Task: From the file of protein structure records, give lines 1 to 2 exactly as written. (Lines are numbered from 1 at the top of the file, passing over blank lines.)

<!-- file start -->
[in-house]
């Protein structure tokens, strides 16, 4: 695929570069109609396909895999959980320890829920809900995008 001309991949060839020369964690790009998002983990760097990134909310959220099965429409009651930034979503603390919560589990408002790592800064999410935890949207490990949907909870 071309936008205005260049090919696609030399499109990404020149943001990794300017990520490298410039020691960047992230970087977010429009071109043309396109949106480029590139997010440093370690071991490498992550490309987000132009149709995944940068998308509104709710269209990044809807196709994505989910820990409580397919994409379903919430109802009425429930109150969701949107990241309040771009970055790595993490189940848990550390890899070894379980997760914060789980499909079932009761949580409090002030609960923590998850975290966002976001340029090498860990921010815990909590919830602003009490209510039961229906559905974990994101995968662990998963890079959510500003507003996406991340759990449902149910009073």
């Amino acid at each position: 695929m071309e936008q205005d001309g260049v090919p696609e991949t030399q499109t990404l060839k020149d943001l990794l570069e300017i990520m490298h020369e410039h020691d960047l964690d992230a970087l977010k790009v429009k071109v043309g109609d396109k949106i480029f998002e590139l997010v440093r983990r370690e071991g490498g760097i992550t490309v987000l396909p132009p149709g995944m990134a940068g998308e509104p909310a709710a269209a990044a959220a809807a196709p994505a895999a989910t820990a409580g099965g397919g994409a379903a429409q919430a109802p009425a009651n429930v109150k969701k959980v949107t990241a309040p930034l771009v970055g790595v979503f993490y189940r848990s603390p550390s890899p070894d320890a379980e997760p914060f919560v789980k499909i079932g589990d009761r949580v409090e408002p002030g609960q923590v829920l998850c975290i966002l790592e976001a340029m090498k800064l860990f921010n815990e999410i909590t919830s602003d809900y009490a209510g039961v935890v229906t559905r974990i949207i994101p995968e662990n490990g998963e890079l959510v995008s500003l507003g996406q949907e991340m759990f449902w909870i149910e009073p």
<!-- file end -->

[in-house]
């Protein structure tokens, strides 16, 4: 695929570069109609396909895999959980320890829920809900995008 001309991949060839020369964690790009998002983990760097990134909310959220099965429409009651930034979503603390919560589990408002790592800064999410935890949207490990949907909870 071309936008205005260049090919696609030399499109990404020149943001990794300017990520490298410039020691960047992230970087977010429009071109043309396109949106480029590139997010440093370690071991490498992550490309987000132009149709995944940068998308509104709710269209990044809807196709994505989910820990409580397919994409379903919430109802009425429930109150969701949107990241309040771009970055790595993490189940848990550390890899070894379980997760914060789980499909079932009761949580409090002030609960923590998850975290966002976001340029090498860990921010815990909590919830602003009490209510039961229906559905974990994101995968662990998963890079959510500003507003996406991340759990449902149910009073």